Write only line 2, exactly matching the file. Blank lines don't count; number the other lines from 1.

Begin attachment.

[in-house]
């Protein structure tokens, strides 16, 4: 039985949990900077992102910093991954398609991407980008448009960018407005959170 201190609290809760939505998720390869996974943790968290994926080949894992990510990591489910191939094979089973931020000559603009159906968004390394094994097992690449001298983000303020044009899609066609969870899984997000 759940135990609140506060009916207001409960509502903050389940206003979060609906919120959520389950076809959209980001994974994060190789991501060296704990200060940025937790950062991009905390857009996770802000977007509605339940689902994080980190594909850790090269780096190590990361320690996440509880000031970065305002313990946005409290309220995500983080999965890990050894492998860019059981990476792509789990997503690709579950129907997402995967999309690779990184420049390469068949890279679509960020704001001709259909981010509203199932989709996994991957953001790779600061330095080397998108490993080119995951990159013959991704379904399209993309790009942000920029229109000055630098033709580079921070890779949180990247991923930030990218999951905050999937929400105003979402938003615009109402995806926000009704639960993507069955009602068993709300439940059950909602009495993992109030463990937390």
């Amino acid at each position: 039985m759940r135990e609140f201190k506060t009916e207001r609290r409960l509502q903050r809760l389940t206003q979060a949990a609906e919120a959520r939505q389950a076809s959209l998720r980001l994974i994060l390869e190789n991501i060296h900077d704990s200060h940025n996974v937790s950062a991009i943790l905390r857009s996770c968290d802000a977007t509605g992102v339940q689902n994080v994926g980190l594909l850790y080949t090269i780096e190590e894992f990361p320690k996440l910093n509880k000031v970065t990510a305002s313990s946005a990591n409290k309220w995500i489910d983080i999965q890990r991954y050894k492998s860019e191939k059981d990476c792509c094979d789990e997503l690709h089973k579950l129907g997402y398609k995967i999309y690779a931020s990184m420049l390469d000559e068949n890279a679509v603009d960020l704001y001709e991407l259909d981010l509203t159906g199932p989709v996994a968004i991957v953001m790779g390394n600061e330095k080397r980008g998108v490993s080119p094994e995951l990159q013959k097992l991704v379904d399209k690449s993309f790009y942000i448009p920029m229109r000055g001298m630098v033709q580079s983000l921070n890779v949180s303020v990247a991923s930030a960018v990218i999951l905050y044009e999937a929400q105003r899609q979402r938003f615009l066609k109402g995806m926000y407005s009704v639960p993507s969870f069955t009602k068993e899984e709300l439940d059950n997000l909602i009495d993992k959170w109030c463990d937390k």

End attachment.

């Protein structure tokens, strides 16, 4: 039985949990900077992102910093991954398609991407980008448009960018407005959170 201190609290809760939505998720390869996974943790968290994926080949894992990510990591489910191939094979089973931020000559603009159906968004390394094994097992690449001298983000303020044009899609066609969870899984997000 759940135990609140506060009916207001409960509502903050389940206003979060609906919120959520389950076809959209980001994974994060190789991501060296704990200060940025937790950062991009905390857009996770802000977007509605339940689902994080980190594909850790090269780096190590990361320690996440509880000031970065305002313990946005409290309220995500983080999965890990050894492998860019059981990476792509789990997503690709579950129907997402995967999309690779990184420049390469068949890279679509960020704001001709259909981010509203199932989709996994991957953001790779600061330095080397998108490993080119995951990159013959991704379904399209993309790009942000920029229109000055630098033709580079921070890779949180990247991923930030990218999951905050999937929400105003979402938003615009109402995806926000009704639960993507069955009602068993709300439940059950909602009495993992109030463990937390």